Prospects for Philippine tourism | Inquirer Business

Prospects for Philippine tourism

In the next three years, around 48 new hotel projects with over 15,000 rooms will be completed.

In the next three years, around 48 new hotel projects with over 15,000 rooms will be completed.

In the next three years, around 48 new hotel projects with over 15,000 rooms will be completed.

The Philippine tourism industry is on a steady path to recovery.


According to the Department of Tourism (DOT), foreign visitor arrivals in the country already reached 4.3 million as of Oct. 24. The growth has been driven by huge numbers from Korea, the United States, Japan, China and Australia, which are our traditional markets. Next in line are Canada, Taiwan, United Kingdom, Singapore and Malaysia.


The DOT said it was on track to meet the 4.8 million foreign visitors at the end of the year. This is good news, but we must also realize that we are still a long way off from the record 8.2 million foreign visitors we attracted in 2019.

From a marketing viewpoint, there are questions that we must find answers to: When and how do we go back to 8.2 million? What will be the market mix? Will the current top 10 markets maintain their ranking in 2024, 2025 and beyond? What should be the priority and strategic marketing and promotion activities of the government and private sector?

Exceeding standards

Critical to the accelerated recovery of the country’s tourism is expanding our capacity to accommodate the multitudes of foreign and domestic tourists. We can do that by ensuring that our country’s hospitality industry meets, if not exceeds, minimum standards in hotel facilities and services.

Associations such as the Philippine Hotel Owners Association (PHOA) will play a crucial role in achieving these objectives.

PHOA is a reputable organization representing the collective voice of hotel owners across the country. It is the biggest group of private sector investors in Philippine tourism with billions of pesos worth of investments in various types of accommodation establishments, real property, and infrastructure. As of September, we have 65 member companies that own 200 hotels with a total inventory of about 40,000 rooms.

With a strong commitment to excellence and development in the hotel industry, PHOA will lead the way in fostering growth, supporting its members, and promoting tourism in the Philippines.


Accelerating recovery

In the next three years, around 48 new hotel projects with over 15,000 rooms will be completed. This is PHOA’s commitment to accelerating recovery in Philippine tourism: by building more hotels, resorts and other accommodations with facilities and services that can compete against the best of the best in the region and around the globe.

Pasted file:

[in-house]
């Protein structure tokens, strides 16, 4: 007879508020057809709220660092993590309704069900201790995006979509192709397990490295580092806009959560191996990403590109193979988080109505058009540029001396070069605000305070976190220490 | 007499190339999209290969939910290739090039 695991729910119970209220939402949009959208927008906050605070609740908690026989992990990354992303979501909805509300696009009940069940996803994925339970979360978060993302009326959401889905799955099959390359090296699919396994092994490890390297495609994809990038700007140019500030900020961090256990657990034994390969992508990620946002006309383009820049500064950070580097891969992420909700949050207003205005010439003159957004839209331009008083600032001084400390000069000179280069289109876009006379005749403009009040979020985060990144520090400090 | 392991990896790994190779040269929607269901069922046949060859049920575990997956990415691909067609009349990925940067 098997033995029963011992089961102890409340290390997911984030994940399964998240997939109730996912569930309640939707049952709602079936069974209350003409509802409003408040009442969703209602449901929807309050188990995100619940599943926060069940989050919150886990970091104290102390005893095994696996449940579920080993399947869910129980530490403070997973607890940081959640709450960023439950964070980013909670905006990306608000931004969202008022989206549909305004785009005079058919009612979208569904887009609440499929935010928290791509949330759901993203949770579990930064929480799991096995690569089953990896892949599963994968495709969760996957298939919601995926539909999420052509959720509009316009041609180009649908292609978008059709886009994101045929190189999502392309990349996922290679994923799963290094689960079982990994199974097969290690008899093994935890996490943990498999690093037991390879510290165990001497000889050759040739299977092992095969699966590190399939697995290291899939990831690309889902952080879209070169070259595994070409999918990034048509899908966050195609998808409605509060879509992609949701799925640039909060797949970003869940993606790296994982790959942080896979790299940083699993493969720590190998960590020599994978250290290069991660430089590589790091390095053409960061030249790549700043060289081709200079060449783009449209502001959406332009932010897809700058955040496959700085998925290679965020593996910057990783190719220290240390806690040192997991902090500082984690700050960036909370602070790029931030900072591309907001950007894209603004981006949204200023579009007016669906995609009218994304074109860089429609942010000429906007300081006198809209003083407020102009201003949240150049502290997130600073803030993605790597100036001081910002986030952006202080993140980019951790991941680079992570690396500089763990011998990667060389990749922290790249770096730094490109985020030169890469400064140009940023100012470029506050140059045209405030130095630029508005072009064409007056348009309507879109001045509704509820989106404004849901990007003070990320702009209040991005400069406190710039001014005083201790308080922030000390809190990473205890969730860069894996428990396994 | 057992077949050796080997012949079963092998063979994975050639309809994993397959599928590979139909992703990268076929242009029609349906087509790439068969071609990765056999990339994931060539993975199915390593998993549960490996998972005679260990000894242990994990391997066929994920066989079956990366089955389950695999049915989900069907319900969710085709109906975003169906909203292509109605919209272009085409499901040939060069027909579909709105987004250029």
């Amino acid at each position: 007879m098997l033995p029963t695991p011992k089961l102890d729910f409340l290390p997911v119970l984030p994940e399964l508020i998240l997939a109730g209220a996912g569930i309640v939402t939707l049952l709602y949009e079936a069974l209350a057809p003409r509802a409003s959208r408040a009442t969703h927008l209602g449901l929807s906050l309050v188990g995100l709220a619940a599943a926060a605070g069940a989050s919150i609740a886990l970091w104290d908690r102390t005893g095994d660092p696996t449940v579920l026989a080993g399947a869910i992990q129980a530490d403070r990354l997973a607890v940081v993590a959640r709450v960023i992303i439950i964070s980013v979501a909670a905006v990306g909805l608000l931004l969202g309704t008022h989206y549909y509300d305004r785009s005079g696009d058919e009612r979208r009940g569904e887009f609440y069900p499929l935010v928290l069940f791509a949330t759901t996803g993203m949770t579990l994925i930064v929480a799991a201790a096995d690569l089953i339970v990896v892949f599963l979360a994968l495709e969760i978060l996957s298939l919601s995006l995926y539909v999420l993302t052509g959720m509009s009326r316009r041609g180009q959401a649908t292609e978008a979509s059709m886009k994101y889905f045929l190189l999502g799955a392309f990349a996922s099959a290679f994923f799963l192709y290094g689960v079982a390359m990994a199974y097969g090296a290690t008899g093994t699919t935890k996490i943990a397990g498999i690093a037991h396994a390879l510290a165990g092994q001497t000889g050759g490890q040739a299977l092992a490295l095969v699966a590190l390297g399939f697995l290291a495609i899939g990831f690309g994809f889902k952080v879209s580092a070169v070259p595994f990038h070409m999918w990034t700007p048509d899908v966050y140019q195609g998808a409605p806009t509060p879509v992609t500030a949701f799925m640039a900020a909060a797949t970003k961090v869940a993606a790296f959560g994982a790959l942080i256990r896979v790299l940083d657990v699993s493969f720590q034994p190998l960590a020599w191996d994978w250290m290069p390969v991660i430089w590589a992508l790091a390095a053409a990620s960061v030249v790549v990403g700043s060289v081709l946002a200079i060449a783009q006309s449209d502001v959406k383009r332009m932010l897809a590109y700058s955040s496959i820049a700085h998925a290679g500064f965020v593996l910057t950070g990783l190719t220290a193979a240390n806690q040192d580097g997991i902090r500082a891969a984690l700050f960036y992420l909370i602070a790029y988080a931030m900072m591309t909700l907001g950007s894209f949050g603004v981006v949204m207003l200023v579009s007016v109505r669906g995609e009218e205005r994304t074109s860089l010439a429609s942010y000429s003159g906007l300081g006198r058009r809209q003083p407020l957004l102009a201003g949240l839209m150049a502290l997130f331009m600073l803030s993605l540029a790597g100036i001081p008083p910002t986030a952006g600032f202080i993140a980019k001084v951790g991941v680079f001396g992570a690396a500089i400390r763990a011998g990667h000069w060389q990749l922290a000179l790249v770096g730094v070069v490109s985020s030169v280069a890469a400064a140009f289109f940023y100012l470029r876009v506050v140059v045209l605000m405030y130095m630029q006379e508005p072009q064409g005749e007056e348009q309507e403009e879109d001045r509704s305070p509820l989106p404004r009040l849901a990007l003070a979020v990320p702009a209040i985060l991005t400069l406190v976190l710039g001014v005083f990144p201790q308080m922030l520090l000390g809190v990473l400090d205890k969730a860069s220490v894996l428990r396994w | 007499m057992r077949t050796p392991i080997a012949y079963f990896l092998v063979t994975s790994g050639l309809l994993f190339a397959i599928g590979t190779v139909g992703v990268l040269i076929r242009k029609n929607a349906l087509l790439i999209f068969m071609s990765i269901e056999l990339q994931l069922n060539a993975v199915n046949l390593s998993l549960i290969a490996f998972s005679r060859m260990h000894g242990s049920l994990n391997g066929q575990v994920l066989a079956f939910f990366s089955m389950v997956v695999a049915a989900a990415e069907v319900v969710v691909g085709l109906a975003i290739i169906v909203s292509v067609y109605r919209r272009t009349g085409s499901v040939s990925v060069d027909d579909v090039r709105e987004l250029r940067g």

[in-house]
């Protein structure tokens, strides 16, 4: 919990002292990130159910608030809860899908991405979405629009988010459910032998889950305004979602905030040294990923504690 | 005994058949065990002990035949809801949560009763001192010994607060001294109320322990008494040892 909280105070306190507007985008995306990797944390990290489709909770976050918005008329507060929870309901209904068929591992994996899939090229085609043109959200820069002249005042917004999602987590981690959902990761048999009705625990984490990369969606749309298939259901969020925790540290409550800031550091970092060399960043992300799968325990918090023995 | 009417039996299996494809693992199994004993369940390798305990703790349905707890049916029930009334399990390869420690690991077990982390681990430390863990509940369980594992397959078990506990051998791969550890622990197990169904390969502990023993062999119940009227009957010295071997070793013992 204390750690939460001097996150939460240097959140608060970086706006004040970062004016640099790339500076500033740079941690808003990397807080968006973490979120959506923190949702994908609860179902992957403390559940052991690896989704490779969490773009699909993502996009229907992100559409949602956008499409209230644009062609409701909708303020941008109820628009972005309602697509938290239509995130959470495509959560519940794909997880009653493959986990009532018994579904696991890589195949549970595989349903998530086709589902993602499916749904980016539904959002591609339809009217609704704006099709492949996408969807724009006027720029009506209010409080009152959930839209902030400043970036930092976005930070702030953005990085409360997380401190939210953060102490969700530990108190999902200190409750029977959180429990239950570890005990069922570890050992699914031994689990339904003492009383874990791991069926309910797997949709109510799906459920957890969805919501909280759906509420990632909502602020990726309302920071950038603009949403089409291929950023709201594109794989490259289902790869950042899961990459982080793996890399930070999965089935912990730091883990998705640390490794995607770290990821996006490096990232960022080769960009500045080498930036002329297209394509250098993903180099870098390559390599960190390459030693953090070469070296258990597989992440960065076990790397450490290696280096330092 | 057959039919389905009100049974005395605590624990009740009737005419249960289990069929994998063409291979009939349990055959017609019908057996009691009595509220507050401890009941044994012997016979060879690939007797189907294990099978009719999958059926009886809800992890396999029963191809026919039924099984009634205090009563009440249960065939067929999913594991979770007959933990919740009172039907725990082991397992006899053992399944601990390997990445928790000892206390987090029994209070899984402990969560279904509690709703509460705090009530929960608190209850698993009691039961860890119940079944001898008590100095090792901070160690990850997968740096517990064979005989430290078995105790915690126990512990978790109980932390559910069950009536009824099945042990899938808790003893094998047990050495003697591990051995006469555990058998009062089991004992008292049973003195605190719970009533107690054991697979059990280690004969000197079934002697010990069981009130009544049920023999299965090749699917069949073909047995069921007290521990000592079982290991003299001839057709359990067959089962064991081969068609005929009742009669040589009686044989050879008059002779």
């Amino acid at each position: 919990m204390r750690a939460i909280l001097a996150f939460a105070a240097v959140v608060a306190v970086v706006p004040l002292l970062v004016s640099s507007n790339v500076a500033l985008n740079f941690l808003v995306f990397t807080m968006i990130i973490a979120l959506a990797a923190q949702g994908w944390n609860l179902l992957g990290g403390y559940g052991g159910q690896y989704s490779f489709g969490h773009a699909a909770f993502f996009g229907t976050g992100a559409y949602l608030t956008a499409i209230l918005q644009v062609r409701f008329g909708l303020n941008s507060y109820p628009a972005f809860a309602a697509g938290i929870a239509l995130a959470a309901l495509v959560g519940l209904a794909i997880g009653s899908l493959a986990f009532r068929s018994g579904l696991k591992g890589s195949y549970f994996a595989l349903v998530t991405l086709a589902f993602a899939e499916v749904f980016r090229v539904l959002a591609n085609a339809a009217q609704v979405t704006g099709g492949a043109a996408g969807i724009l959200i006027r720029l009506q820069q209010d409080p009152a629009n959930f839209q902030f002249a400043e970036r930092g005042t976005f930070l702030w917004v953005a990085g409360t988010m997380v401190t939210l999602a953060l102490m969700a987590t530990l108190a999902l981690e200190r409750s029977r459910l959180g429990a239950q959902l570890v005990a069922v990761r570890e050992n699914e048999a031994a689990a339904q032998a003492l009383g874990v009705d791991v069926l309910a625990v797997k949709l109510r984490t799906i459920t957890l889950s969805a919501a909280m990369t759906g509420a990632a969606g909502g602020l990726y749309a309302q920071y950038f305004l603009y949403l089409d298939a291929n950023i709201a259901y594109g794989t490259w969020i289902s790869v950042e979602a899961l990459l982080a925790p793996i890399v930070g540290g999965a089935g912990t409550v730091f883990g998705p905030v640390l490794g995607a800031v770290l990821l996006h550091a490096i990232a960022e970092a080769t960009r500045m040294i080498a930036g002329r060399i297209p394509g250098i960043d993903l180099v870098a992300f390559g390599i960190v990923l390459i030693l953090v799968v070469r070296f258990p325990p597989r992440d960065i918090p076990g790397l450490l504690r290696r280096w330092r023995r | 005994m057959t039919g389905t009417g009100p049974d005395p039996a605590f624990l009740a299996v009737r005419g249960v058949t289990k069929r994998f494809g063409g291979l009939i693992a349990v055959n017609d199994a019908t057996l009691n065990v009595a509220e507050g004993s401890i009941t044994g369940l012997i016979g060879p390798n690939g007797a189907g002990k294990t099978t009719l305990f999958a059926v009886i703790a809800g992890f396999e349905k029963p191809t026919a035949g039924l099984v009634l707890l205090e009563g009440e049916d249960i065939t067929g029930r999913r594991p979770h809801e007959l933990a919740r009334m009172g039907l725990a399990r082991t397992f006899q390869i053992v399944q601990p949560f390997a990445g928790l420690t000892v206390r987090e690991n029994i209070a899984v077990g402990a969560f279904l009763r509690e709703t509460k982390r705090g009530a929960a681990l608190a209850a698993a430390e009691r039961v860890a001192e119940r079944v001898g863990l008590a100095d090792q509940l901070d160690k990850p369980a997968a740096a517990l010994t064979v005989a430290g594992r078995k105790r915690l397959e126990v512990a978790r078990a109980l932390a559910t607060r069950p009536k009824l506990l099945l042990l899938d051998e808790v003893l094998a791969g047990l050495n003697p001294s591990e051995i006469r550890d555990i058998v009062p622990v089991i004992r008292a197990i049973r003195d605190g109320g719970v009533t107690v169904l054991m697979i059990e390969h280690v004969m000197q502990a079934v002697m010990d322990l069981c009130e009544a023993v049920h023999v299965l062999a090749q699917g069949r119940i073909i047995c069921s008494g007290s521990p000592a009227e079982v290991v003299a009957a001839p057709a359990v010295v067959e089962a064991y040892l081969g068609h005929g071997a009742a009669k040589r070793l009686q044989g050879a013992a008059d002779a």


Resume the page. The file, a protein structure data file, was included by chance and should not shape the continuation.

Hotel projects in the pipeline will be in Metro Manila, Cebu, Davao, Baguio, Angeles, Palawan, Iloilo, Boracay and Bacolod.

As we expand room capacity and improve the quality of customer journey, it is also important to stay updated on trends in facilities and changes in consumer behavior and preferences. Market segments and profiles are changing. Transformative shifts in consumer preferences now lean towards sustainability, hyper-personalization, digitalization, as well as health and wellness. Hotels and other tourism enterprises in the country must therefore quickly adapt to these trends.

Sustaining gains

As the Philippines moves closer to hitting our target of 4.8 million foreign visitors by the end of this year, we must work harder to sustain the gains in the past 12 months while keeping in mind that we still have a long way to go. We must also keep in mind that competition in both the region and around the world is getting tougher.

We, in the tourism industry, must therefore focus on the essential growth factors, identify our priorities, and strengthen the partnership between government and the private sector.

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The author is the executive director of the Philippine Hotel Owners Association and a former undersecretary of the Department of Tourism

TAGS: Business, property

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